Tonight on GeekNights, we consider learning languages, and touch ever-so-briefly on the Sapir–Whorf hypothesis. In the news, vaccine research and production should be nationalized, Youtube "Shorts" compete with TikTok, Twitter adds tips and removes crops, and New York has its 2021 Michelin Stars.
Tonight on GeekNights, we review Super Mario Bros. 3 on the NES. It is hard to express how revolutionary this games was in 1988-1991 (depending on where you lived), and it holds up pretty well today. (Rym just beat it on a lark last week). In the news, Tom Wilson should be expelled from the NHL, Ravenloft gets a much better look, Twitch took action against 7.5MM fake accounts, the Epic Games store is not only losing money, but also doesn't lead to actual game sales.
Tonight GeekNights, we review The Great Pretender, an anime from Hiro Kaburagi and Ryota Kosawa that you can watch right now on Netflix. In the news, the Macross/Robotech saga has (for now) been (mostly) resolved, WarnerMedia consolidates Adult Swim and HBO Max's animation teams, you can check out the Cells at Work! COVID-19 Vaccine Chapter, the Sailor Moon Eternal films are coming to Netflix, and we got the order wrong on the post-finale Adventure Time episodes.
Tonight on GeekNights, we bring you a technology news roundup for April 2021. Apple announces several things, Apple must face a lawsuit over whether or not people "buy" things, early results show promise for a new malaria vaccine, capitalism is keeping the COVID vaccines from widespread global use, Honda will stop selling combustion engines by 2040, Fujitsu software wrongly sent people to prison, Elon Musk's tunnel is worthless garbage, chip shortages are getting worse, Signal pwn3d Cellebrite, the University of Minnesota is now banned from contributing to the Linux kernel (their apology was not accepted), a driverless Tesla killed two people and burned so bardly firefighters couldn't put it out, Roku and Google are beefing (another reason why the HTPC is superior to all other streaming devices), this streaming device points a camera at you to literally spy on you, and lab-grown salmon meat is a real possibility!
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Where is the Finish Line?
PAX Online 2020
All games must end. This is especially important for competitive games. A single-player game ends when you decide to stop playing. But a competitive game ends when someone wins. Or does it? Turns out a lot of competitive games are over before they’re over. A good game can be ruined by ending too soon or too late. Too late, and you have players who have already lost trapped with nothing meaningful to do. Too soon, and you didn’t even “get to the good part.”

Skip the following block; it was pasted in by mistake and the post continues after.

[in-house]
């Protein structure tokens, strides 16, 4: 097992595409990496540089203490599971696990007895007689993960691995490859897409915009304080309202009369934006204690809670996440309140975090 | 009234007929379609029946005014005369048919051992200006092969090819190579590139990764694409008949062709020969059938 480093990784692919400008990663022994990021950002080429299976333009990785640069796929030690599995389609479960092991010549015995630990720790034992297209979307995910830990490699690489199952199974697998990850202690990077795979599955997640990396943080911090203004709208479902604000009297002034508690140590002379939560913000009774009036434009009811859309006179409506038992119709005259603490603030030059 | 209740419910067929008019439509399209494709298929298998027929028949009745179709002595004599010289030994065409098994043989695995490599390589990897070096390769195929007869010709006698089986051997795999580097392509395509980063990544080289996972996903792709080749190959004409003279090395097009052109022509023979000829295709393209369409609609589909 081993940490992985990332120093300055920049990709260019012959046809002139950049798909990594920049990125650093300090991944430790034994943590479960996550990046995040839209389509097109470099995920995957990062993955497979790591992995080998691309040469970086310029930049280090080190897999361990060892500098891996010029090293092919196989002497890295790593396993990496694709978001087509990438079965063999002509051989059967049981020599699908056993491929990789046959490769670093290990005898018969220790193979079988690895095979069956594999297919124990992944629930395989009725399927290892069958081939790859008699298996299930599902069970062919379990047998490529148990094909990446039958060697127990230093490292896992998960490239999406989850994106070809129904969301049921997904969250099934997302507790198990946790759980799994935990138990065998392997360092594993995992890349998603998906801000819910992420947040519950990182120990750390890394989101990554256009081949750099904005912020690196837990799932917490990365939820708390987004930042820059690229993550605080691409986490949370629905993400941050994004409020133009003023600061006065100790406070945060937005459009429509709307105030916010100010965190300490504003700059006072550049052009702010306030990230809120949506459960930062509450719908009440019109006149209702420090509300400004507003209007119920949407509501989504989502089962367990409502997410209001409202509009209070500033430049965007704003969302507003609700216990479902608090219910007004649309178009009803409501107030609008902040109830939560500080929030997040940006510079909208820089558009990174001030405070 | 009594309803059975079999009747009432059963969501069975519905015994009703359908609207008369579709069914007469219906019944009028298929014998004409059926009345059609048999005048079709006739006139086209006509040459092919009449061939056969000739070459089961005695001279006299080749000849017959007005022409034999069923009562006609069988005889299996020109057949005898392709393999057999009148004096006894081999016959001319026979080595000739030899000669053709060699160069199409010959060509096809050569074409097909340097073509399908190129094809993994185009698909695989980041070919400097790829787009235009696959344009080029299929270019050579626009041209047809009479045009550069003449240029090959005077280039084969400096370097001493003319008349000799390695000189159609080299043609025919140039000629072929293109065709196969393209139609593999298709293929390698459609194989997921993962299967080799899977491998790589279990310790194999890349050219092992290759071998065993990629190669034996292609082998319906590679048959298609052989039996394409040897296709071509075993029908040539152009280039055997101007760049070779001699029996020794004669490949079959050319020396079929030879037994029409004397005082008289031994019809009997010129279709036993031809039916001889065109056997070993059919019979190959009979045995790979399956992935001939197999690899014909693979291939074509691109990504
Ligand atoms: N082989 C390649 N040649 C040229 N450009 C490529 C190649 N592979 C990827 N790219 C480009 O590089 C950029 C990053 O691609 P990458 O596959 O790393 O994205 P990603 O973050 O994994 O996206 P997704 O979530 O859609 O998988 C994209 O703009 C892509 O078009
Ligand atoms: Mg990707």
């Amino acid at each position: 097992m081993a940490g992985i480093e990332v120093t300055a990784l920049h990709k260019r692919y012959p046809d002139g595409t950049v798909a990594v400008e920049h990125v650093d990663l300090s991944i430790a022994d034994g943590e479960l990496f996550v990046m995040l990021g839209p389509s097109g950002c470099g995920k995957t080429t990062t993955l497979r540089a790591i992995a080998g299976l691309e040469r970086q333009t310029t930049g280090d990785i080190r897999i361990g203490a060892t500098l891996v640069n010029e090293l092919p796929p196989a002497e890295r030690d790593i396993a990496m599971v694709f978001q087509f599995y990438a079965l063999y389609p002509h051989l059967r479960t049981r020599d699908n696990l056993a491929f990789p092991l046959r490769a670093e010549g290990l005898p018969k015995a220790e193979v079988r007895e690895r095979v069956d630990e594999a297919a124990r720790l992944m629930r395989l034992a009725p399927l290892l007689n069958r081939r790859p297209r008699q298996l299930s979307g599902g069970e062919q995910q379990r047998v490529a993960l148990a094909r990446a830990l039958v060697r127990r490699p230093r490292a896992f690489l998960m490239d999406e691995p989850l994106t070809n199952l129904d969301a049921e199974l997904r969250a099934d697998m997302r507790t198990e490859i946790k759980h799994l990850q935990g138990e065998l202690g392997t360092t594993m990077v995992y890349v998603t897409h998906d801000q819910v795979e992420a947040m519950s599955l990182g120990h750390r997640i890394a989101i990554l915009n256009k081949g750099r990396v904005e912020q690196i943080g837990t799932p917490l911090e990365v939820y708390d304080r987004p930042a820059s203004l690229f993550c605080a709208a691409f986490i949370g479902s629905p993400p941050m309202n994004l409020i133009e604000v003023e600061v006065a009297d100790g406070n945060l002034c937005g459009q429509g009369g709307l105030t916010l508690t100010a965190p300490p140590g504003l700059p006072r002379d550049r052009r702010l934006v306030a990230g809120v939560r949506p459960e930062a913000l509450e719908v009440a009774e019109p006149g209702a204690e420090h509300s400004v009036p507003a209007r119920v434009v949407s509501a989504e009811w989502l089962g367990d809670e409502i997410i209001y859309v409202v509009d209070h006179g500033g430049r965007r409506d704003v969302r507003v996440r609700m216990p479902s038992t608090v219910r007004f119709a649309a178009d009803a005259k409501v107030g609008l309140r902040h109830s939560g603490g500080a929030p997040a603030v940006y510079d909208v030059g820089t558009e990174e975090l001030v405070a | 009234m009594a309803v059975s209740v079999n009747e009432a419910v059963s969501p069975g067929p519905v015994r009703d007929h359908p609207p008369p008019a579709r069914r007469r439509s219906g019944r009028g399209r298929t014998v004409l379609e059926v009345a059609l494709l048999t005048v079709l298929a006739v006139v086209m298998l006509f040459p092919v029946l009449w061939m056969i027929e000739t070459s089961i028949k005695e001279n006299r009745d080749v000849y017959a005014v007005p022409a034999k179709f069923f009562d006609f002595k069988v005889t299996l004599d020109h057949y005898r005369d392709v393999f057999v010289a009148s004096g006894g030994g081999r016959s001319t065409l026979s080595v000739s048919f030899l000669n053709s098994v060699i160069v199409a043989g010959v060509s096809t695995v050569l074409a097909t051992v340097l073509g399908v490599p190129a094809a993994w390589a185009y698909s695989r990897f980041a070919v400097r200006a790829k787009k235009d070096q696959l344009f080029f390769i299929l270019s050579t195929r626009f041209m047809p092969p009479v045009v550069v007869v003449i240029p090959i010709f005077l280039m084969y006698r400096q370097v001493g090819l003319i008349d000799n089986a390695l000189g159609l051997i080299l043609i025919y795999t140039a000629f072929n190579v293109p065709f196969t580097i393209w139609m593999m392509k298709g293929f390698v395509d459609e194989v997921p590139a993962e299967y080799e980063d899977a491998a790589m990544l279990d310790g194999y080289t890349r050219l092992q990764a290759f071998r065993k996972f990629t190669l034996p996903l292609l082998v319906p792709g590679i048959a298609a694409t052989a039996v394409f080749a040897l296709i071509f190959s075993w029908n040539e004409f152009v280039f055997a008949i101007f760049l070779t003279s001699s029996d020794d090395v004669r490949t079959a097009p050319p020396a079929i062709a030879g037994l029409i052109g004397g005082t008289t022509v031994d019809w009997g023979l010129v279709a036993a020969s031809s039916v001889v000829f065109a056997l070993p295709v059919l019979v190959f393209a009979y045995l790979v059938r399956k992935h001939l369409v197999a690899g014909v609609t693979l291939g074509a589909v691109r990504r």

If you’re designing a game, how can you determine the best time for the game to end? The conditions that make it happen? Join GeekNights for a thorough examination of the common types of game ending conditions and exploration of a process to determine which one is best for your game.
Book Club - The Tale of Genji
What better selection for the book club than the first novel of all time? And of course, we have to read the best possible unabridged translation. No baby mode here at GeekNights
The plot revolves around Genji, who is the son of the Emperor and a low ranking concubine. Genji is removed from the line of succession, and proceeds to go on an epic journey. The journey involves tons of romance and court drama. Spicy!
Despite being older than any other novel, The Tale of Genji has a tremendous amount of relevance to the geeks of the 21st century. The influence of Japan on nerds around the world is undeniable, and a surprising amount of things we see in pop culture are present here in a book from the 11th century. I'm quite confident after reading it how we will notice how many newer stories have been making references to this tale without us realizing it.
Also, I feel the need to point out that this first novel ever written was written by a woman. For all these reasons and so many more, this is more than worthy of book club selection.